In my last post, I discussed how assignments were set up so that some XP counted for grades and some XP did not. When I shared my directions and scoring for the blogging assignment, I included this chart which outlined how I thought about doing XP:
|Type of Quest||XP|
|Heroic Quests (Blogging)|
|Posts 1-10||500 each|
|Posts 11-13*||800 each|
|For a second post in a given week*||500 each|
|Using appropriate links/pictures/video*||300 per post|
|For each weekly comment||200 (x2 per week = 400)|
|Additional comments after the weekly minimum*||300 per comment|
|Write 20 or more additional comments*||400 per comment (starting with #21)|
I then explained the following:
Students can write more than 10 posts, and I will give them more XP. Notice that in these cases there is an * next to the action they could choose to perform. That means that these XP do not count towards their grade at all. For example, students can write an extra post in any given week if they want and earn an additional 800 XP each time they do so. However, this will not help their grade and not doing it will not hurt their grade. Same thing goes for comments. Students can do more, and earn more XP, but doing so is always optional.
I thought it might be helpful if I shared with you my thoughts on this extra XP stuff. Why do it at all? It’s not counting towards a grade, right? Exactly. It’s not counting towards a grade. This is part of the reason why I love it. I hate grades anyways for the most part. I think, when traditionally done, they discourage students from taking risks and encourage conformity to what the instructor wants.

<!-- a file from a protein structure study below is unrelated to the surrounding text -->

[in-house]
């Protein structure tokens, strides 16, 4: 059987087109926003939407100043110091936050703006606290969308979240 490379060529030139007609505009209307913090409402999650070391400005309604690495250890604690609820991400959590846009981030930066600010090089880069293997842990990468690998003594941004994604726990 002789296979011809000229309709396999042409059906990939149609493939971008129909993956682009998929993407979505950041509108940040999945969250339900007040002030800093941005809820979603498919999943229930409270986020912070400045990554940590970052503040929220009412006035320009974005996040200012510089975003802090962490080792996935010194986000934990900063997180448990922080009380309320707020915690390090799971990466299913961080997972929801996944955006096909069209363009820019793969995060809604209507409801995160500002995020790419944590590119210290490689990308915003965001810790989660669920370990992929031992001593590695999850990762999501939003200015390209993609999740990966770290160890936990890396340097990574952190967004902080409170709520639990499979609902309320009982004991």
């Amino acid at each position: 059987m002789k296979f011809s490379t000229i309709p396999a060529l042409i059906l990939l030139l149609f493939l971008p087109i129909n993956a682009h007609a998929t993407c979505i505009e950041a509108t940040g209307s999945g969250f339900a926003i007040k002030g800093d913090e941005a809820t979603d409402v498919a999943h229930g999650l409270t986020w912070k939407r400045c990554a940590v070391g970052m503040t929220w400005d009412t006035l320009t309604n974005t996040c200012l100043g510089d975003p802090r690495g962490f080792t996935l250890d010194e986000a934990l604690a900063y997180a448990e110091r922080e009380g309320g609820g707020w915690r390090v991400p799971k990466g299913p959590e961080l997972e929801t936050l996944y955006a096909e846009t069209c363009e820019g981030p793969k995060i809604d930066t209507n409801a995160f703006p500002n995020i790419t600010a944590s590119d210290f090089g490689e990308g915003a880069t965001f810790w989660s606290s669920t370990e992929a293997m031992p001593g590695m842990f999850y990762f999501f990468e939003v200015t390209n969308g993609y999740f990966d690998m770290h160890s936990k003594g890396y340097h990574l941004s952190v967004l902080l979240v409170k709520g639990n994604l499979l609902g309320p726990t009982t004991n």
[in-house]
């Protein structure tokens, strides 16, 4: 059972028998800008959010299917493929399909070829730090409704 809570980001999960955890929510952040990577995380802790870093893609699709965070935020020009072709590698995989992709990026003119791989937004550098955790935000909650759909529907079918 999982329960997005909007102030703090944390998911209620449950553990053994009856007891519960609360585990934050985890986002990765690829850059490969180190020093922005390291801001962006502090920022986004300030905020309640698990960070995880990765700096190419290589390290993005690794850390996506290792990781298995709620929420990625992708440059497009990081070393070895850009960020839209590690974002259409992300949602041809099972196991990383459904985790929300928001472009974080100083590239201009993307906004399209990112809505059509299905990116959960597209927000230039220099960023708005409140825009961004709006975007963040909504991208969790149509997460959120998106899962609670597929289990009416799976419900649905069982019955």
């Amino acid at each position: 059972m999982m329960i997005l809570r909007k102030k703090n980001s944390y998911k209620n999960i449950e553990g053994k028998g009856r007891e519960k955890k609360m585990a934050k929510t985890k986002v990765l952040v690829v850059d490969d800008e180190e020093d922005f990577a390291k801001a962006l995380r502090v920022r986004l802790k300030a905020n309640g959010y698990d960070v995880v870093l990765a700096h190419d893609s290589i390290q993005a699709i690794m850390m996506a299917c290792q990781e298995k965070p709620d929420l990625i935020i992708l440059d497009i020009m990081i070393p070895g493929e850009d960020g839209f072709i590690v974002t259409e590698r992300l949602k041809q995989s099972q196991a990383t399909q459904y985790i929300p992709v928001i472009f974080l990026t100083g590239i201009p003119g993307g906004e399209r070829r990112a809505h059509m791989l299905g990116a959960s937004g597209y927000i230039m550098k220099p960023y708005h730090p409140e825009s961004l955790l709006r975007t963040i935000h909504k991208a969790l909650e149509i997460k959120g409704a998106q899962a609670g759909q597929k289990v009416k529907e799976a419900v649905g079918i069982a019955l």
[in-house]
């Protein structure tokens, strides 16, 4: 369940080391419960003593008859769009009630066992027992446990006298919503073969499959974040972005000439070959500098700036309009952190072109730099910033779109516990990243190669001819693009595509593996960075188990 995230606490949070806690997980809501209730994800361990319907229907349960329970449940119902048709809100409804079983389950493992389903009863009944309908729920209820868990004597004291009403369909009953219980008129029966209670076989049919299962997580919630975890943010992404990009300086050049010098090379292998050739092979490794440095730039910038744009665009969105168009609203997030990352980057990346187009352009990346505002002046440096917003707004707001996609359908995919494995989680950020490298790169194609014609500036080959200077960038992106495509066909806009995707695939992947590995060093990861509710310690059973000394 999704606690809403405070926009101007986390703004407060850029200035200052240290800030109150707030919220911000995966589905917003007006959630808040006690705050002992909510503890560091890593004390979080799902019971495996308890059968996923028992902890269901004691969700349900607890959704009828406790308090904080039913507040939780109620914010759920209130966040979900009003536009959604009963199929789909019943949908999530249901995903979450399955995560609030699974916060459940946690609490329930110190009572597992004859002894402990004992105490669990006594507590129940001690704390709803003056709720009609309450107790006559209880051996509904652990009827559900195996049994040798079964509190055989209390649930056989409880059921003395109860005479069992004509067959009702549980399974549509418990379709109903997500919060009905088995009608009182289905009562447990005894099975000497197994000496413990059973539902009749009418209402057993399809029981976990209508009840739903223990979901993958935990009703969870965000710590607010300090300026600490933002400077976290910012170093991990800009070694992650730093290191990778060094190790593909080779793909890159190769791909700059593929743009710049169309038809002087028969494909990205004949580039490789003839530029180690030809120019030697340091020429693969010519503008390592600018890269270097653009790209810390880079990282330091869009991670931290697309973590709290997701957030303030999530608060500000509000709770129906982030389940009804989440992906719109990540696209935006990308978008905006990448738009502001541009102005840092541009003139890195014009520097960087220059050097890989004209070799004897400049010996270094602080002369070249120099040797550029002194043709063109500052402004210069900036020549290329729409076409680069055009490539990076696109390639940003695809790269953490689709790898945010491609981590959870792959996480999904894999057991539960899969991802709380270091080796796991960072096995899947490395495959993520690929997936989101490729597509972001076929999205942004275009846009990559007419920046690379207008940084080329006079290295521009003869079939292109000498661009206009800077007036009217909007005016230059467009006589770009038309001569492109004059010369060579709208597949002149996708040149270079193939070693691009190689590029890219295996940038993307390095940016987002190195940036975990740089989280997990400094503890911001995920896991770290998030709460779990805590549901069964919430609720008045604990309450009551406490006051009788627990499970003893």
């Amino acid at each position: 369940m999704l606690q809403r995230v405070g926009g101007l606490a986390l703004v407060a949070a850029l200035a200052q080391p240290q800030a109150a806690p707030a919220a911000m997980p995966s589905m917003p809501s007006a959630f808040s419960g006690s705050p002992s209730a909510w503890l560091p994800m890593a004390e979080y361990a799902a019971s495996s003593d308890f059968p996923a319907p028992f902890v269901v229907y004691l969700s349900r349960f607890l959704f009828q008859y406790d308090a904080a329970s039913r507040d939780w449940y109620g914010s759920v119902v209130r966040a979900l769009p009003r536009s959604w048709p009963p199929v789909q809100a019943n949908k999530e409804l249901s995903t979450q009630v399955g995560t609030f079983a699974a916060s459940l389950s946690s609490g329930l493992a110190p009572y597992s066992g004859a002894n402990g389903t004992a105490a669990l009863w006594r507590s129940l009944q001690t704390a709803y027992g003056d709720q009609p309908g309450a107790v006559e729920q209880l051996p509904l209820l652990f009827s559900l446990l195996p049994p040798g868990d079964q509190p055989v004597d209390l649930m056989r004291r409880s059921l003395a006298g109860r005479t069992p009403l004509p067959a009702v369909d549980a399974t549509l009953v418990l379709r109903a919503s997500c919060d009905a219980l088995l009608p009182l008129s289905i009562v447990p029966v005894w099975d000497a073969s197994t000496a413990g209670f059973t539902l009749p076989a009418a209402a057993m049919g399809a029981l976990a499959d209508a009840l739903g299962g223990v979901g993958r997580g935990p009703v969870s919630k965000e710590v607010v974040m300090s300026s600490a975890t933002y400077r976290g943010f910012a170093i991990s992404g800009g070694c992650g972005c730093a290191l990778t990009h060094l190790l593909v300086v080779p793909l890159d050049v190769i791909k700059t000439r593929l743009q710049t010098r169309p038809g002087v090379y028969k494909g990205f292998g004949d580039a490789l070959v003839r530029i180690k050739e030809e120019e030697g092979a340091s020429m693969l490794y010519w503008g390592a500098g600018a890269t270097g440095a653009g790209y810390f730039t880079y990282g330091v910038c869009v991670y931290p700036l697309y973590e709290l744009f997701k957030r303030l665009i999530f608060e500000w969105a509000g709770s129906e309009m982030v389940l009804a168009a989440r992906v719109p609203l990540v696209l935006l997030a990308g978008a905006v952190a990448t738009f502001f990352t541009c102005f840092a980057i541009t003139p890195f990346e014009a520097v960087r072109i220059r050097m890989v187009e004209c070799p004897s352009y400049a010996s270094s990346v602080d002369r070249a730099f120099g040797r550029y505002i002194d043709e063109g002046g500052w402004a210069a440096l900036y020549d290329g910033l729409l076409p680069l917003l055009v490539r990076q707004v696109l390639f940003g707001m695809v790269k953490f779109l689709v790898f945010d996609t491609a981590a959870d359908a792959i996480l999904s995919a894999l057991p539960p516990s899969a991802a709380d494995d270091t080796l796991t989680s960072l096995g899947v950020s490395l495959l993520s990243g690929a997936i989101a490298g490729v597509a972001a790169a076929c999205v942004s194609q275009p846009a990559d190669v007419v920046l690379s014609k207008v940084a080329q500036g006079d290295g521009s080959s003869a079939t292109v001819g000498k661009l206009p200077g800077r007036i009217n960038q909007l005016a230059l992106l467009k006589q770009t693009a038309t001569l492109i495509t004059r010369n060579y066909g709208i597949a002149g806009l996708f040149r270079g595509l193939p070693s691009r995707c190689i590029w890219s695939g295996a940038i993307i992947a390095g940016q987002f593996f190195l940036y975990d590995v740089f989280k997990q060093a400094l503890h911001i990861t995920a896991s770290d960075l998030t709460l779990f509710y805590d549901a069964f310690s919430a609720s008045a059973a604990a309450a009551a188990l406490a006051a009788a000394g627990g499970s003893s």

As I was initially creating the XP for my blogging assignment, I started to see that there were all these opportunities to earn additional XP. Obviously I started by identifying the basics. How many posts do students have to write during the semester and how much XP should each be worth?
But then, I started to wonder if I might have students who would really get into blogging and want to do it because it was something they were intrinsically motivated to do. Would some students be interested in commenting more? There are lots of options here for students to explore further if they want to.
However, I know that my students are busy adults with jobs, families, and getting a masters degree. Even if they might want to do extra work, would they see it as something they could fit in to their lives? Could I find a way to encourage them to do so?
As I said in my last post, XP can get students things besides grades. I don’t know if they will be interested in these other things or not (and yes, I’ll be outlining all these options as we progress here). It will be interesting to see what happens when this all goes live. But at this point, in the initial planning stages, I am finding that each assignment presents me with different avenues for giving additional XP. I want to make sure my students have the opportunity to take on these tasks if they want to.
And for me, this was one of the most exciting things about gaming my course when I got started. While I had to set up a baseline in terms of what was required, and how much XP it would be worth, I was able to branch out and identify a range of things students could do that had nothing to do with grades (and was also not extra credit). It was freeing. Could I have thought up all these things before? Yes, and I have.
For example, I have encouraged students in previous classes to blog more than once a week if they so choose. But I am very clear that I will only count one post a week towards their grade. Why? Well, a central part of blogging is regular communication with your readers. Plus, in the course, I expected them to engage with ideas over the duration of the semester on their blogs. If they blogged 10 days in a row and called it quits the assignment would not serve any of its purposes. However, I don’t think anyone has ever blogged extra just because they technically could.
Will they do more now that the structure has shifted? I am anxious to find out.